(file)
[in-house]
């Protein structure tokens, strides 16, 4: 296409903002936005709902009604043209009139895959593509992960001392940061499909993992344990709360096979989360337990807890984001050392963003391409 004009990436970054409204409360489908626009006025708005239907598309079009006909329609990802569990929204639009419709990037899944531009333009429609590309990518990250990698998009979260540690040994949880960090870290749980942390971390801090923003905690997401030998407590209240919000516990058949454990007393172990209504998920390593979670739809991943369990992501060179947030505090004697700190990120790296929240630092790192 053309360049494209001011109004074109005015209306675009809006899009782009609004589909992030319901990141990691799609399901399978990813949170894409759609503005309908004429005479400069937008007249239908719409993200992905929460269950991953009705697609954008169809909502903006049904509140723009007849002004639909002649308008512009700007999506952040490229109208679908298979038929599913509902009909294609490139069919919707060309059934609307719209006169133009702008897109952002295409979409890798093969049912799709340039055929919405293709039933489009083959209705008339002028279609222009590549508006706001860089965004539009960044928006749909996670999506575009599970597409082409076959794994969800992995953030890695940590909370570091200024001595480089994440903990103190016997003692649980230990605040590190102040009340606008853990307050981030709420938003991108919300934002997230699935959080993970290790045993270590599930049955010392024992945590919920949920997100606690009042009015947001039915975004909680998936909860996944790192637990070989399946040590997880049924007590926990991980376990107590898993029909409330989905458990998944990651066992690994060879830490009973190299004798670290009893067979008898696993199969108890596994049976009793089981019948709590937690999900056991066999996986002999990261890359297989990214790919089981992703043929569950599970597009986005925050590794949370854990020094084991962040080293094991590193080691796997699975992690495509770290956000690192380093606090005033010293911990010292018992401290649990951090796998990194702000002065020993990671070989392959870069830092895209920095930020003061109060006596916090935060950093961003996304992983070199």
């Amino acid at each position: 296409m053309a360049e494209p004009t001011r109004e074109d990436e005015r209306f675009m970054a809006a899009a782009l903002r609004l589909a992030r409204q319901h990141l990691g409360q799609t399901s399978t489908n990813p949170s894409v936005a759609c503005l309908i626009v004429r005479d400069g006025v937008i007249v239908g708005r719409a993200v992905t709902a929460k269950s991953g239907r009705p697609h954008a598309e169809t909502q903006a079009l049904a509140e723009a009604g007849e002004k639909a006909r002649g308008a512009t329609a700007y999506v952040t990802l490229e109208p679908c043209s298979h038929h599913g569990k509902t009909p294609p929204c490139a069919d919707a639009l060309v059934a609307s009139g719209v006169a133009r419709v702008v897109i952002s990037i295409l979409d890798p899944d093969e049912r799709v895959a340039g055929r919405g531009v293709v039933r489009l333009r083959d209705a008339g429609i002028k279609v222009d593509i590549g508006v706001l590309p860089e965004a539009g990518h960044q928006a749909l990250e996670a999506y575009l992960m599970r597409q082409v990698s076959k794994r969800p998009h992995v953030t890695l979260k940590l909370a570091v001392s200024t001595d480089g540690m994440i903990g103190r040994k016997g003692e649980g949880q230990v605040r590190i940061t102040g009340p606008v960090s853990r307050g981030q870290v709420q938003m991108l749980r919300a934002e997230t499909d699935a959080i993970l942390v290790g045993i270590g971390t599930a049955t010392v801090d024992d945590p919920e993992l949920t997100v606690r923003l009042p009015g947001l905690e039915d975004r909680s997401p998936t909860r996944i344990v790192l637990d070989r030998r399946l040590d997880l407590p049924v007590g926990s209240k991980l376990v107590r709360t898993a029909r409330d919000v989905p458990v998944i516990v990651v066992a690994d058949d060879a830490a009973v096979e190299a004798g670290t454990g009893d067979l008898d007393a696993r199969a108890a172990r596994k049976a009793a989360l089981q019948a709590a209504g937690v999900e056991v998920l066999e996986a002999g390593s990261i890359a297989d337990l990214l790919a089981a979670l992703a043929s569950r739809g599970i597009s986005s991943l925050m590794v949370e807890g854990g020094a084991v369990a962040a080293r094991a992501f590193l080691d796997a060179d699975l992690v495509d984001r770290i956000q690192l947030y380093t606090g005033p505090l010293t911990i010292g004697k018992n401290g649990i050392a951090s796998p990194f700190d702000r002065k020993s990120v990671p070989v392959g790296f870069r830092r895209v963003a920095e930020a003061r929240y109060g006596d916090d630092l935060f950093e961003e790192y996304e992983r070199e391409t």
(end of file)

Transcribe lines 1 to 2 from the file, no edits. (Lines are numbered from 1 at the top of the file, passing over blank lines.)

[in-house]
């Protein structure tokens, strides 16, 4: 296409903002936005709902009604043209009139895959593509992960001392940061499909993992344990709360096979989360337990807890984001050392963003391409 004009990436970054409204409360489908626009006025708005239907598309079009006909329609990802569990929204639009419709990037899944531009333009429609590309990518990250990698998009979260540690040994949880960090870290749980942390971390801090923003905690997401030998407590209240919000516990058949454990007393172990209504998920390593979670739809991943369990992501060179947030505090004697700190990120790296929240630092790192 053309360049494209001011109004074109005015209306675009809006899009782009609004589909992030319901990141990691799609399901399978990813949170894409759609503005309908004429005479400069937008007249239908719409993200992905929460269950991953009705697609954008169809909502903006049904509140723009007849002004639909002649308008512009700007999506952040490229109208679908298979038929599913509902009909294609490139069919919707060309059934609307719209006169133009702008897109952002295409979409890798093969049912799709340039055929919405293709039933489009083959209705008339002028279609222009590549508006706001860089965004539009960044928006749909996670999506575009599970597409082409076959794994969800992995953030890695940590909370570091200024001595480089994440903990103190016997003692649980230990605040590190102040009340606008853990307050981030709420938003991108919300934002997230699935959080993970290790045993270590599930049955010392024992945590919920949920997100606690009042009015947001039915975004909680998936909860996944790192637990070989399946040590997880049924007590926990991980376990107590898993029909409330989905458990998944990651066992690994060879830490009973190299004798670290009893067979008898696993199969108890596994049976009793089981019948709590937690999900056991066999996986002999990261890359297989990214790919089981992703043929569950599970597009986005925050590794949370854990020094084991962040080293094991590193080691796997699975992690495509770290956000690192380093606090005033010293911990010292018992401290649990951090796998990194702000002065020993990671070989392959870069830092895209920095930020003061109060006596916090935060950093961003996304992983070199």